Politics and Divorce: 7 Parallels in Our “Winner Take All” Decision-making

©2018 Bill Eddy, LCSW, Esq. Six years ago, my colleague Don Saposnek, Ph. D., and I wrote a book titled SPLITTING AMERICA. (1) The premise was that political polarization back then was increasingly like a high conflict divorce. Looking back, the situation is even worse now, with the federal government shutting down this year with both sides blaming the other; anger (pro and con) over the Mueller investigation of the President’s campaign; and millions of dollars going into heated local special elections from both sides. Here are some of the current comparisons: 1. Inexperienced Decision-Makers Most reasonable people make their divorce decisions out of court in negotiations or mediation, but high-conflict divorces tend to end up in front of a judge. Family law judges are expected to have wisdom and a judicious temperament, but most do not start with experience in family law. In addition, two-thirds of judges do not start out with training in being a judge, although they have continuing education after they are on the bench. Likewise, most voters in political elections have no training in economics, criminology, business, management, government, leadership, knowledge of other countries, world history, etc. 2. Emotional He-Said-She-Said Decision-Making In the absence of knowledge, simple emotional arguments about complex subjects and hard-to-prove private behavior become the focus of attention. The parties and their advocates (family lawyers or political advertisers) allege that the other party is the worst type of human being. In Family Court, high-conflict families line up against each other in what psychological researchers have long-termed “tribal warfare.”(2) In politics, researchers have found that once voters pick a political party, their viewpoints rarely change from those of their “political tribe.”(3) In both settings, the most extreme allegations are about inappropriate sexual behavior, which are sometimes true and sometimes false. But these usually increase the hostilities because the claims remain inconclusive. (However, this may be changing in politics with the full disclosures of the #MeToo movement). 3. There’s No Consequence for Lying I have never seen more lying than in Family Courts and in politics. In most of our daily lives this would not be tolerated, such as in families, in the workplace or in our communities. In Family Courts, the judge may weigh each party’s appearance of credibility in making decisions about parenting and finances, but very rarely makes a specific finding a party has lied and specifically punishes them for that. In politics, the voters may weigh each candidate’s appearance of credibility, but they just make their decisions and there’s no punishment for lying itself (and the side that “appears” most credible may be the side that lied the most). 4. Long, Drawn-Out Buildup to the Big Decisions In Family Courts, trials often occur months or years after the parties separate, so that the buildup of anger, allegations and tug-of-war over the children just grows and grows. While there may be temporary decisions during this time, they are often made at very short hearings with little useful information. But these are public hearings, which escalate defensiveness and, therefore, increase the anger and allegations. In politics, the buildup to elections seems to be getting longer and longer, with months or years of campaign behavior in public with the 24-hour media, which escalates defensiveness and, therefore, increases the anger and allegations. 5. Big Decisions Make No Difference to Ongoing Polarization In Family Courts, the big decisions (such as the day the divorce is granted) make no difference to the ongoing polarization in the family, as there can be ongoing court contests over parenting and support for months and years after the divorce. In politics, the actual election results make no difference to the ongoing polarization in the public, as elections can be contested or discredited, as new allegations are brought forth and the court of public opinion remains as divided as ever in the 24-hour news media. 6. Child Alienation and Voter Alienation In Family Courts, as the case winds its way through the court process, parents become more and more afraid and angry, which spills over to the children who often cope by taking sides and learning to hate one of the parents and totally agree with the other parent. They refuse to see the rejected parent, as well as their grandparents on that side and even their pets at that parent’s house. In adulthood, many alienated children try to minimize contact with both parents after a high-conflict divorce. In politics, as the campaigns grind on, voters start to hate one of the candidates and everyone associated with them. In time, they may hate all politicians and many simply drop out of the electoral process and stop voting. 7. Adversarial Process (Winner Take All) Attracts Adversarial People (HCPs) The common theme is a drawn-out, highly-adversarial, emotional process that potentially rewards the winner (often the most high-conflict person or “HCP”) with all the spoils. In Family Court, even though the judges and the law try to balance the outcome between the parties, in reality there is always the potential for one to win big or lose big regarding the children, support and property based on how bad each party can make the other look to the judge. Politics has a similar negative slant, with emotional decisions based primarily on expensive negative ads. Both processes increasingly attract those with high-conflict personalities, who have the endurance and skill for endlessly blaming others for months or years. As Don Saposnek and I wrote in 2012: “Thus, we have seen the shift from candidates who are skilled at politics, to candidates who are skilled at self-promotion and getting attention. In other words, bring on the narcissistic HCPs!” (4) BILL EDDY, LCSW, ESQ. is the co-founder and Chief Innovation Officer of the High Conflict Institute in San Diego, California. He pioneered the High Conflict Personality Theory (HCP) and is viewed globally as the leading expert on managing disputes involving people with high conflict personalities. He has written more than twenty books on the topic and has taught

Splitting America Redux: Implications for Keeping our Kids Safe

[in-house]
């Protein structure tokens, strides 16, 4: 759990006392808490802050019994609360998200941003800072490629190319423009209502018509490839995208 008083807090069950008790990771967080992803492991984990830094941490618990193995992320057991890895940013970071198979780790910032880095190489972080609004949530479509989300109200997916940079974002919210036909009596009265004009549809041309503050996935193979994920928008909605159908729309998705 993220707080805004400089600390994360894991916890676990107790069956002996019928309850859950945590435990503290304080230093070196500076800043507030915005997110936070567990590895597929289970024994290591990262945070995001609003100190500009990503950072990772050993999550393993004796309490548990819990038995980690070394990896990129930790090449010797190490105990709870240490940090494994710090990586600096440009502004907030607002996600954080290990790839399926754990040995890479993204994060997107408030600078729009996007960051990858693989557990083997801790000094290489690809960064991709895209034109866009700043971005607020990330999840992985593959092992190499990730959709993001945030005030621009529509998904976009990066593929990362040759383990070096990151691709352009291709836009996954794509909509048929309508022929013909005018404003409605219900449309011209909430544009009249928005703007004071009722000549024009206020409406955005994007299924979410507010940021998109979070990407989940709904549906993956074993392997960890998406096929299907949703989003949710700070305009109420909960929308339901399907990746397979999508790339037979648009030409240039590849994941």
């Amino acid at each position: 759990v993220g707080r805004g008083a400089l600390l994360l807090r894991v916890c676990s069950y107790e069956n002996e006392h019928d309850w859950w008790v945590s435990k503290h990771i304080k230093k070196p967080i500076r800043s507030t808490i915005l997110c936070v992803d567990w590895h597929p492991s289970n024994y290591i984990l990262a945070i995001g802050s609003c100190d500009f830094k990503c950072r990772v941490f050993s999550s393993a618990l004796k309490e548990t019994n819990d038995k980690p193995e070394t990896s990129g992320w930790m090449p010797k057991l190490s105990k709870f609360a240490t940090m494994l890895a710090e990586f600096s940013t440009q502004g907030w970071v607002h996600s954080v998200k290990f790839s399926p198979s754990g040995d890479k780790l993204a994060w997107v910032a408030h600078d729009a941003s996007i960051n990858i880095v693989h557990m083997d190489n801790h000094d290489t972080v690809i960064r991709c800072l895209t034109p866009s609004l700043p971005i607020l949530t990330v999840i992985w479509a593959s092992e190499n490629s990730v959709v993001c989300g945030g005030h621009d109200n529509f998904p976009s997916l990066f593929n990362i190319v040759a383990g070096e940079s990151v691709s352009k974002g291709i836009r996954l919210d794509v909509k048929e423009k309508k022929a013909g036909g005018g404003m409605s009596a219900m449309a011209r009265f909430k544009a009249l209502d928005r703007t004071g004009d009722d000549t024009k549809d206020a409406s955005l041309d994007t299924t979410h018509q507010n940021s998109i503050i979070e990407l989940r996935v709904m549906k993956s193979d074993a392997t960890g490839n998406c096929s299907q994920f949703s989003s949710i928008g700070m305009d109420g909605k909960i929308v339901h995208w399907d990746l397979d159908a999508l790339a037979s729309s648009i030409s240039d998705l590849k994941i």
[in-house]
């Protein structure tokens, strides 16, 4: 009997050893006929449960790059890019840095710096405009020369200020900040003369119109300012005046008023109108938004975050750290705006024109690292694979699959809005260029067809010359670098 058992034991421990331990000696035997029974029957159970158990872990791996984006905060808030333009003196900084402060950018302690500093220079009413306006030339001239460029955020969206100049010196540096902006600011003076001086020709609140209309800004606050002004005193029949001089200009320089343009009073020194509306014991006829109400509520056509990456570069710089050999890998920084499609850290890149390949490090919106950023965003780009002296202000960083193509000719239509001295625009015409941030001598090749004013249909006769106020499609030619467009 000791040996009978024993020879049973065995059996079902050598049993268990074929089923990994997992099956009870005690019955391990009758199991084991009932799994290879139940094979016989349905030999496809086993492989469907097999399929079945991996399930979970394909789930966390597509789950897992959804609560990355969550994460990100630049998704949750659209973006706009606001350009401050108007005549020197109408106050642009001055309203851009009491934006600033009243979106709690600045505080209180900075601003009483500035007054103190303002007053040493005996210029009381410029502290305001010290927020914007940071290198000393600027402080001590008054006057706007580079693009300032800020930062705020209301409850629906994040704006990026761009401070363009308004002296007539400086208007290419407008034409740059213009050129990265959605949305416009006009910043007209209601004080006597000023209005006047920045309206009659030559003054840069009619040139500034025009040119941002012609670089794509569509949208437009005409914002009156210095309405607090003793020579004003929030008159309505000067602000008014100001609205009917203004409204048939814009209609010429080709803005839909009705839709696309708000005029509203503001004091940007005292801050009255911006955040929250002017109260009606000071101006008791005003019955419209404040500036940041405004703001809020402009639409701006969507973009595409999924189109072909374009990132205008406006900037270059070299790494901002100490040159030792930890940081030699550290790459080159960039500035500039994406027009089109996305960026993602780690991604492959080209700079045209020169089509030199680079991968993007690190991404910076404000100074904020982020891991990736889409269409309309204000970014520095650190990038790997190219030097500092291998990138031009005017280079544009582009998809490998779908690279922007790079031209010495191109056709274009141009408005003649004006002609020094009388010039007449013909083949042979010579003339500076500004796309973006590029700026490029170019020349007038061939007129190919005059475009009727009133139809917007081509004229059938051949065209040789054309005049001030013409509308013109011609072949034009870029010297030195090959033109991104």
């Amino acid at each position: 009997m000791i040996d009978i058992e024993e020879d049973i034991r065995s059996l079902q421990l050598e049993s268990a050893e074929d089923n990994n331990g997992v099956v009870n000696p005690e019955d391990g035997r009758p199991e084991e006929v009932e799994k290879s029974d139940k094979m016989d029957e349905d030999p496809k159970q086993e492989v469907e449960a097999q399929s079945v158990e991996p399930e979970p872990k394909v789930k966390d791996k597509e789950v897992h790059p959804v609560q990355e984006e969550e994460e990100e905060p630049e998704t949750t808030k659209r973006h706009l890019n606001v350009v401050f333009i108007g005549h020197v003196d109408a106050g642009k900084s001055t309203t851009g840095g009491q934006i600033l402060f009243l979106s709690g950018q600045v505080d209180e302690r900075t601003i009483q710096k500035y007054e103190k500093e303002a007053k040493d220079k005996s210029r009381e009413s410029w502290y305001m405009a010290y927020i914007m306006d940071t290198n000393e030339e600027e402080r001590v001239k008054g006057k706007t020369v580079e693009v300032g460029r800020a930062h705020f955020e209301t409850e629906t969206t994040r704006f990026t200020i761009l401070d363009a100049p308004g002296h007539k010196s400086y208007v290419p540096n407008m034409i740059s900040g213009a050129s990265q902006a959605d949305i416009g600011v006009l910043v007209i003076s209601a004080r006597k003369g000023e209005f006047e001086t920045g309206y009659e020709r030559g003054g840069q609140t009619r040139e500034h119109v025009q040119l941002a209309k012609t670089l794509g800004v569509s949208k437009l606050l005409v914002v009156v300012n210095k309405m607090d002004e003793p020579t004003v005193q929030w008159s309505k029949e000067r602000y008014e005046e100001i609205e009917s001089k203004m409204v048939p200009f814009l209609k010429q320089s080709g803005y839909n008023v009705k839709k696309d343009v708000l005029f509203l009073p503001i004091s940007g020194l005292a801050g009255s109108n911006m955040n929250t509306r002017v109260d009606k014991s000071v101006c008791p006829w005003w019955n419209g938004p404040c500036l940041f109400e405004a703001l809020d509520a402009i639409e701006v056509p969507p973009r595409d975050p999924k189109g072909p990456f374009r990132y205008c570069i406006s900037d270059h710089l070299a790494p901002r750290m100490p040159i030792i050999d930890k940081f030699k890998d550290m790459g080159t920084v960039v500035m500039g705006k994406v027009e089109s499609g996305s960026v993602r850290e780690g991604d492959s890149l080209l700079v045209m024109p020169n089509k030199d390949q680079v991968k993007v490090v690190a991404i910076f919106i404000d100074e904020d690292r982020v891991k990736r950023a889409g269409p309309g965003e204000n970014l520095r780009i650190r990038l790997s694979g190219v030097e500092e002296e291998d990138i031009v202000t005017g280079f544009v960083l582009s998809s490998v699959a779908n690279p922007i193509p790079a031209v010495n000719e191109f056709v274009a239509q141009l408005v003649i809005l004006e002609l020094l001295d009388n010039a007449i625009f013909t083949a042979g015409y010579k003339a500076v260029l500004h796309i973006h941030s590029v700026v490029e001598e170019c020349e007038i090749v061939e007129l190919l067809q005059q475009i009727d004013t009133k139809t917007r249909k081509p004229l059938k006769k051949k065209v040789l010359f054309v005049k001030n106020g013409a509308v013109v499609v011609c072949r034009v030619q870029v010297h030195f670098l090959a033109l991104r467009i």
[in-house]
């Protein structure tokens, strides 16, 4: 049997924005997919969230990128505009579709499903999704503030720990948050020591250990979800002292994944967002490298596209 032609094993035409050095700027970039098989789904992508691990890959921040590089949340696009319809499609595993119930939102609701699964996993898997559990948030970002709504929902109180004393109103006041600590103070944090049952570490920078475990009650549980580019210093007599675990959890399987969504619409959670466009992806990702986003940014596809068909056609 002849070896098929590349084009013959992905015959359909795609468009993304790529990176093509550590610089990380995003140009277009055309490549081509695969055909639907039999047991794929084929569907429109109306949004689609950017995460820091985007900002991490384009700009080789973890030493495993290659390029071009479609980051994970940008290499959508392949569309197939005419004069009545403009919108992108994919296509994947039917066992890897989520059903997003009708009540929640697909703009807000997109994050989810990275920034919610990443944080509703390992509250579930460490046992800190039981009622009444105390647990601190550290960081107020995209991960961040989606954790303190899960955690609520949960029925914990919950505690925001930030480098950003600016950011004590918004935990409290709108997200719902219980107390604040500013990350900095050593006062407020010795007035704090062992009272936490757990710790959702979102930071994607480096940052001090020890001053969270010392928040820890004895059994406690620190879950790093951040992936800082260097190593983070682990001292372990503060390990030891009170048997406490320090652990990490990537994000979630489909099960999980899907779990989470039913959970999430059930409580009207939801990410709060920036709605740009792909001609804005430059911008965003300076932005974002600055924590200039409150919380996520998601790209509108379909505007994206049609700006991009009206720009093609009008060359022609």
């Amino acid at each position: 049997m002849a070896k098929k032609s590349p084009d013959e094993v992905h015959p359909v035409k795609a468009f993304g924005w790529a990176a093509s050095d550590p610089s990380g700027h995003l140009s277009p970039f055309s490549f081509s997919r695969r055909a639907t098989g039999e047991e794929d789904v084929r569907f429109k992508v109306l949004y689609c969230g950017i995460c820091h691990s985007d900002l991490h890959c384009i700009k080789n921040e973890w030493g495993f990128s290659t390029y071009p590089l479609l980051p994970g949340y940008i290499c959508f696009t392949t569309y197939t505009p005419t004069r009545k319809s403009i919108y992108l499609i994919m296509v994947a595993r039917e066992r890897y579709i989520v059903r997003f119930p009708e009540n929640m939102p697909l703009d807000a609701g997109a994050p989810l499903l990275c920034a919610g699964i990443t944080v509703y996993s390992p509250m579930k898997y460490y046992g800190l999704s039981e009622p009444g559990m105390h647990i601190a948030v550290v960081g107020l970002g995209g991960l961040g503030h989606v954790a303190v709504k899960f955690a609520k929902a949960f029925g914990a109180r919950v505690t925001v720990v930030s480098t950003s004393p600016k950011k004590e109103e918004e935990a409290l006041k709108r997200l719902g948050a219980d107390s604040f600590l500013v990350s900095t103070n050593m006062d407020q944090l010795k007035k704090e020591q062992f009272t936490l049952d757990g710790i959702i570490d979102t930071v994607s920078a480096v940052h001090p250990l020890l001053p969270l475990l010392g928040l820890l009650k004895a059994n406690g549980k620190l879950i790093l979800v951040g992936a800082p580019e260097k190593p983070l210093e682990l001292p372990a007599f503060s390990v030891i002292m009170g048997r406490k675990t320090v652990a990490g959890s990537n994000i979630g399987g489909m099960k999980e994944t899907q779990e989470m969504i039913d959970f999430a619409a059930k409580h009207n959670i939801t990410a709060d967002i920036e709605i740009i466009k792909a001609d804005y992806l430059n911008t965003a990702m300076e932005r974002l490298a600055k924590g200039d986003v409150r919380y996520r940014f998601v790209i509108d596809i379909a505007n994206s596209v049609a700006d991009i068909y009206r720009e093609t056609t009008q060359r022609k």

©2018 Donald T. Saposnek, Ph.D. The Problem After 9/11, our lives changed, and our innocence was tainted. Individual freedoms which we previously took for granted were hijacked from us; we were scanned and patted-down at airports— eventually our belts and shoes had to come off. We felt afraid and lost our trust that we could be safe in our own country. Because of the absence of any obvious solutions that would quell our fear, we increasingly took hard-line political positions. Gradually, our elected officials began to turn on each other, hardening in polarized positions on many issues. As our citizens tried to manage this rupture of our basic safety, their own views and relationships became increasingly polarized. Some bought guns in an illusionary attempt to make them feel safe; some isolated themselves from others who might be potential threats. Gradually, the guns began shooting, triggered by disenfranchised citizens—both youth and adults. Mass shootings steadily increased—in schools, cinemas, churches, nightclubs, malls, restaurants, military installations, public and private offices, and other random places. No longer a safe, secure, innocent society, Americans have come to a tipping point of these massacres, leaving us living in communities regularly visited by conflict, violence, and life-threatening risks. The discord is fueled on many levels—the personal, interpersonal, community, and national—all complexly interconnected and reciprocally influencing each other. When a complex system functions well, all the levels and parts benefit; when it is in dysfunction, all the levels and parts harm each other, as the functions of the system continue to spiral up or spiral down. Solutions to complex social problems require some degree of harmony and cooperation, and these are hard to come by in our current political climate. These solutions must be structural— they must come from the top—generated by our elected officials crafting and implementing reasonable legislation that creates order, consistency, and fairness. When reasonable solutions are achieved, chaos and conflict subside, and people begin to behave more reasonably. This is as true of government systems as it is of family systems. In 2012, just before the presidential election, my colleague Bill Eddy and I published a book titled, “Splitting America: How Politicians, Super PACs and the News Media Mirror High Conflict Divorce.” In that book, we drew parallels between the polarizations in politics that were rampant prior to and throughout that election cycle, and high conflict divorce. We presciently predicted that, given the degree of polarization in politics and its 24/7 reflection in the media, and given what we knew about high-conflict divorce, the rampant polarization in politics would lead to further public chaos and further discord, and that we would wind up electing government officials who would continue the polarization, and continue to escalate higher conflict within government and within the public—similar to how high-conflict divorces tend to result in long-term, on-going family discord. The net result from such high conflict in divorce is children with emotional and behavioral problems (acting out), with levels of anxiety and depression (learned helplessness) that warrant professional intervention. The parallel, net result of on-going high-conflict behavior in government is general discord, anxiety, and depression (learned helplessness) among the populous, with (acting out) threats to the public by disenfranchised fringe groups, mass shootings by alienated youth and adults, and overall angst and alienation in the voting public. These children, and citizens, lose confidence in their leaders (parents, and politicians) upon whom they should be able to count to keep them safe and thriving. Looking for Solutions With the most recent of a long stream of mass shootings—the Parkland, Florida school-shooting—America’s response went into a quick split: those citizens who saw the problem primarily as a “gun control” issue, versus those who saw the problem primarily as a “mental health” issue. Each issue went into a further split: the gun control issue split into those who believed the solution should be raising the age for gun purchases from 18 to 21, versus those who believed the solution to lie in making assault weapons illegal to buy.  The “mental health” issue split further into those who believed we need to profile, interrogate and then hospitalize or incarcerate potentially violent kids, versus those who believed we need to connect better with those socially-isolated kids and help them feel included, rather than excluded. As Congress attempted to respond to this most recent tragedy, the usual polarizations among and between the Republicans and the Democrats kicked into high gear; some members of Congress went silent; some members spouted out expected Second Amendment Rights clichés, directly from the playbook of the powerful National Rifle Association, fearing their loss of support were they to go against this group; and some bravely, boldly, and finally, took a stance for gun-control. Some supported raising the purchase age for guns from 18 to 21; some supported strengthening background checks; and some supported increased funding for mental health. While many members of congress responded, in some fashion, the responses were not coordinated into an overall, effective plan of action. A main contributor to this action-paralysis is the same factor that we wrote about in Splitting America, that members of congress no longer talk with each other—the essential element for coming to compromise resolutions. Whereas, members of congress used to eat lunch together in their lunchroom, they no longer do that. Absent a forum for casual, friendship-building discussions, they tend to hold firm to their positions, with the net effect being that nothing gets decided or implemented. Deep splits within and between the Republican and Democratic Parties, fueled further by daily, erratic, inconsistent, and high-conflict tweets from the President, have kept constructive, comprise resolutions from arising. If we approach our political situation in the way that mediators approach high-conflict divorces, our first intervention would be to observe the “positions” that the parties are taking. Then, we would look for the actual, underlying “interests” that the parties have. For example, both parents in a divorce typically love their children, want the best for their children, and want to resolve their